’16 Calendar: Nature Calls (Again)

Feb: Long-Eared Owl.

Feb: Long-Eared Owl.

For the third edition of “Nature Calls,” every image was captured in the state of Washington.

Making calendars is not a business for me. I started a couple years ago because some friends asked me to. I make them the way I like them – spiral-bound with nice paper so the images pop and I can actually write on them. Also I use a printer I trust.

So the calendar is expensive to produce. Mine are $30 each. I also learned last year that they cost a lot to send – I get sturdy containers to protect the calendars and the postage is ridiculous – so I need to charge $5 more for shipping. You can avoid the shipping charge if you can meet me for delivery at least as close to me as Columbia City.

UPDATE: As of Dec. 10, I will accept orders for $36 each, and the calendars will be shipped only. Please be aware that shipping could take 5-10 days, depending on where it is shipped and when you order.

PayPal is the best way to do this; my account is my email address: gnbuzz @ comcast.net (without the spaces, of course). Please include the address to which you want the calendar(s) shipped.

If you want to pay another way, email me, but understand that this will add time to when you will receive your calendar.

Clicking on a thumbnail photo will generate a larger gallery of all the images that will be included. The cover photo will be a surprise!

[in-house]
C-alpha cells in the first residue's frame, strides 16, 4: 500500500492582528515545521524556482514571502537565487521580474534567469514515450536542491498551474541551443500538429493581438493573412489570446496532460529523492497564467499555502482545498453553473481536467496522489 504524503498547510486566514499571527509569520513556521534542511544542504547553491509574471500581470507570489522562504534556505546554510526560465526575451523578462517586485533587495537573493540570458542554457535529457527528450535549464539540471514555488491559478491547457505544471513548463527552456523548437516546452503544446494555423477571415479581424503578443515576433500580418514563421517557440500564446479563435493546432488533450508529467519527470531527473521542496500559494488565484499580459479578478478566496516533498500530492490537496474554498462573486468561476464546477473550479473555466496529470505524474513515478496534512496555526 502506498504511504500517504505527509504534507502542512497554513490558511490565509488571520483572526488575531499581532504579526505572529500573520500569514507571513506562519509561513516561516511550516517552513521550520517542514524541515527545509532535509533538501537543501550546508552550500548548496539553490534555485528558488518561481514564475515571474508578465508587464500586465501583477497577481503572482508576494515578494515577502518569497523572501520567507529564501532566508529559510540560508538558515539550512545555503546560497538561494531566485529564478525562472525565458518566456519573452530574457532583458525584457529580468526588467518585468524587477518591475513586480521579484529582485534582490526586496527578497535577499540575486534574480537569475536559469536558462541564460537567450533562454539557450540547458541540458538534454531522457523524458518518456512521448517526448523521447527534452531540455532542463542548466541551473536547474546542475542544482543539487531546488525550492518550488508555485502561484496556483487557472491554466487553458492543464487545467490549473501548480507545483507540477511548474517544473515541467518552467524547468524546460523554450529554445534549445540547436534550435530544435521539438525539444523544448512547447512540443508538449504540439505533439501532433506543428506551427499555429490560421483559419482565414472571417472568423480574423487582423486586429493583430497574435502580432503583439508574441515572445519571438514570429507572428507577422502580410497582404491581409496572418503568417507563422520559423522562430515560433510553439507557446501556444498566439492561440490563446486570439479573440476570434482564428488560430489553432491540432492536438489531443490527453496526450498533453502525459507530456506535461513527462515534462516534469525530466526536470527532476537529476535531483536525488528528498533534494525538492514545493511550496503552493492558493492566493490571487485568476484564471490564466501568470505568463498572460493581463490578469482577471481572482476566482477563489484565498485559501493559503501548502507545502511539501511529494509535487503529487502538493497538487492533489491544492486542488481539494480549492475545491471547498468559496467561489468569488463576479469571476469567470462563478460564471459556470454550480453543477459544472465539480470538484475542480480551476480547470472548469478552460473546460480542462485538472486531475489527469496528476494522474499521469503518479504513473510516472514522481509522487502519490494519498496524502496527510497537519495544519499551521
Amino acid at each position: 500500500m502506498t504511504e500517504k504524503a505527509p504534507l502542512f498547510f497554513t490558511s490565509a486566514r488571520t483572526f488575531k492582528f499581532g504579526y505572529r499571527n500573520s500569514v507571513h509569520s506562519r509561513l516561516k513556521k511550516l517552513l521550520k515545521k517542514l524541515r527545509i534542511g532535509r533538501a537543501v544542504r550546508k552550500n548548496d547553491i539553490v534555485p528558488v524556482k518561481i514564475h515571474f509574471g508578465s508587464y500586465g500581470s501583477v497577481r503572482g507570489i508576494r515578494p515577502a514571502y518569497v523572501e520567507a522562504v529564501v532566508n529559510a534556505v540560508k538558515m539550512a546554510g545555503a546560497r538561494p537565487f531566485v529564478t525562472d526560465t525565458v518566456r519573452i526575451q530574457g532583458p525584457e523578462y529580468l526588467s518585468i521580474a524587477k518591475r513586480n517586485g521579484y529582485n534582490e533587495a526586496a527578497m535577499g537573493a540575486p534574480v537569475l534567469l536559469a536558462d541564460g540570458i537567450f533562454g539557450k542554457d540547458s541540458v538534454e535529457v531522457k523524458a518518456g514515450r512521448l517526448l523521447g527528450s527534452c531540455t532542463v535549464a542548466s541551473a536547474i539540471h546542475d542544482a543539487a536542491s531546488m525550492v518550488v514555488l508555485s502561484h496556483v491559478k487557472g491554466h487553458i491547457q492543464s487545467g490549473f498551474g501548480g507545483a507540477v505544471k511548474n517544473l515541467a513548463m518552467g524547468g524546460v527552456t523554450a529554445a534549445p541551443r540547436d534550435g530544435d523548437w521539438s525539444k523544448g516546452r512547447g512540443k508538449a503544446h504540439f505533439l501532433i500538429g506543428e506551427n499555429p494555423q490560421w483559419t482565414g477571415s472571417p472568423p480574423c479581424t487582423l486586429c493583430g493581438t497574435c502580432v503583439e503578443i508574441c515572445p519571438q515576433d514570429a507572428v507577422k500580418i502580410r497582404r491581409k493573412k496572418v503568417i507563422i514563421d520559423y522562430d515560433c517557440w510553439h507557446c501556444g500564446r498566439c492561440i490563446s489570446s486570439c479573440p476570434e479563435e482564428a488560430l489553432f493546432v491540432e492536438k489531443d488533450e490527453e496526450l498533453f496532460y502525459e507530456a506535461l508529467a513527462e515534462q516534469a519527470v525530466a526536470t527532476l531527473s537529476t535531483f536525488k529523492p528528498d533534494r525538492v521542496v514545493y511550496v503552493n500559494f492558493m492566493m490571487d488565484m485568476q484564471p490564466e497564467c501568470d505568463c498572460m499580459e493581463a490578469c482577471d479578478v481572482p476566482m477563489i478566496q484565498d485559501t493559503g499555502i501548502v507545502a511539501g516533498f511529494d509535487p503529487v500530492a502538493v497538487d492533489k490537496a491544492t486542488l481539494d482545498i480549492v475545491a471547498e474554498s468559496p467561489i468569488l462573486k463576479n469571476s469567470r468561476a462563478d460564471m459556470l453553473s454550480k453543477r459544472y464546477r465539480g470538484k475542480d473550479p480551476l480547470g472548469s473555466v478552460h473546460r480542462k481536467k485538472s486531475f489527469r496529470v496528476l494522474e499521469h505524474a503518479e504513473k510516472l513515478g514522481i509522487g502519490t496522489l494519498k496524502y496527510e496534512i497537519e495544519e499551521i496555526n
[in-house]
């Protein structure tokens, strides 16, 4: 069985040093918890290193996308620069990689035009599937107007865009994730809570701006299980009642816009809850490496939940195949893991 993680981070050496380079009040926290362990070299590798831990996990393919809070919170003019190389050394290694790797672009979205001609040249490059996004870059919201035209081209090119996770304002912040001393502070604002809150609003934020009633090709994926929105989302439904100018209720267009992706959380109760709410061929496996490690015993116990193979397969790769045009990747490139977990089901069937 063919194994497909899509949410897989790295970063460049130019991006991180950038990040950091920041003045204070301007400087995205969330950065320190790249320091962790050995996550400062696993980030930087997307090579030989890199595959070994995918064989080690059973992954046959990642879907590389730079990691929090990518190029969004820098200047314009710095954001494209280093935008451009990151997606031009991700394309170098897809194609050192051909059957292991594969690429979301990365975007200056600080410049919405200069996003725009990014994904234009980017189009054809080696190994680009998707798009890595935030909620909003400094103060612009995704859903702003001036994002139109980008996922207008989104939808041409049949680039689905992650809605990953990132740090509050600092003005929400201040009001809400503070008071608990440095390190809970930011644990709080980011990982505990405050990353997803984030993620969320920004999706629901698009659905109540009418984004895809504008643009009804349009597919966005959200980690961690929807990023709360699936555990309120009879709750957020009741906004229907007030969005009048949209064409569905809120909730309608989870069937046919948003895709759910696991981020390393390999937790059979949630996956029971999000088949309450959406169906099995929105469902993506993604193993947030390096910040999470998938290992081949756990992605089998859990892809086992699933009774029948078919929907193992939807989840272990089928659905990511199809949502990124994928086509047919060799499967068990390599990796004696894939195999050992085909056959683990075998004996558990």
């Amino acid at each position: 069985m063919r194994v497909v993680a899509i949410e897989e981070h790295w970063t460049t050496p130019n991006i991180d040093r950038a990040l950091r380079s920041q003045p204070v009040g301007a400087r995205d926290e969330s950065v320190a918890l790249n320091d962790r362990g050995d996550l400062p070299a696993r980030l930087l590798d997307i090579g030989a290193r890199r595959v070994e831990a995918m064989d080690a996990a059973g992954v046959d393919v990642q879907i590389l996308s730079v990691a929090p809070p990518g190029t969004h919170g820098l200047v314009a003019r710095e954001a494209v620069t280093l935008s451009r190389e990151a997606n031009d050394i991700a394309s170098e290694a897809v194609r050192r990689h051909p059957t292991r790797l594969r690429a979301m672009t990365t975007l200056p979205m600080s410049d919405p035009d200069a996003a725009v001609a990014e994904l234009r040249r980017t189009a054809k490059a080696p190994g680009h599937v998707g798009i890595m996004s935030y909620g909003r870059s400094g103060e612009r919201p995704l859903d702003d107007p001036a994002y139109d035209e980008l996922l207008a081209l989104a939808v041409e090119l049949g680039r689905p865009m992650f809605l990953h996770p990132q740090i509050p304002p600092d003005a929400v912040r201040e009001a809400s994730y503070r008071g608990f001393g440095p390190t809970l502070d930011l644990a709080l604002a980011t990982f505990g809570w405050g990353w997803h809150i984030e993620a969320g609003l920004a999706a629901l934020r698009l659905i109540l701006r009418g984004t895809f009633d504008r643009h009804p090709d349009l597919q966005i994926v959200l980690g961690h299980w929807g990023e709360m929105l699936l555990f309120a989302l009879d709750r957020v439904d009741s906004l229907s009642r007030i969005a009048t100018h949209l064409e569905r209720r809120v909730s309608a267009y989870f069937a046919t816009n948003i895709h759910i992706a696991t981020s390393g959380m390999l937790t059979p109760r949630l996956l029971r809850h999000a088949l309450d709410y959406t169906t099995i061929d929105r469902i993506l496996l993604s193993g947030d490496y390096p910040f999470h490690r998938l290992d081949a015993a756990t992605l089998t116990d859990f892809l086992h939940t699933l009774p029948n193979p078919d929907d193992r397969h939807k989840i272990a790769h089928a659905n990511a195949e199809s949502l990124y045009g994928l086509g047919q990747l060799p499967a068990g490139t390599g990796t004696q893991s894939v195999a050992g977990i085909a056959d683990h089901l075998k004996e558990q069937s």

Sol Duc Splash

Salmon Cascades in Sol Duc Valley, Olympic National Park

Salmon Cascades in Sol Duc Valley, Olympic National Park

If you’ve ever been photographically challenged by the likes of the indifferent dog, recalcitrant relative or churlish child, try Mother Nature on for size. She can be as fickle as any subject, requiring planning, alternatives and flexibility.

To wit, I recently visited my “home” national park, Olympic (Wash.), with the goal of shooting Sol Duc Falls, one of the most photographed waterfalls anywhere. The weather was supposed to be cooperative – cloudy, which is the usual state of affairs in the Pacific Northwest, even in the spring and summer. Clouds and forest are allies when photographing moving water, which we’ll discuss in a moment.

However, I failed to come up with anything special, even after returning early the next morning. On the access road out, I stopped at a marked spot, “Salmon Cascades,” that I reflexively passed three times before because of a camera icon on the sign, which said to me that everybody and their brother made a cheap picture there.
[Read more…]

Grieving Gear

My Nikon D800 captured its own end.

My Nikon D800 captured its own end.


She’d been with me only about a year, but had photographed my wife, dog, daughters, parents, artists, raptors (though no rappers), the holidays, Seahawk heaven. She’d ushered me from sports to landscapes and wildlife, accompanied me to four national parks, four national wildlife refuges, and my 10th wedding anniversary, helped me win two competitions and get my first outdoor image published in a magazine.

I have another Nikon body that is faster, but not nearly as magical as the D800. She’s the one who helped me become a “real” photographer and for that she’ll not be forgotten.
[Read more…]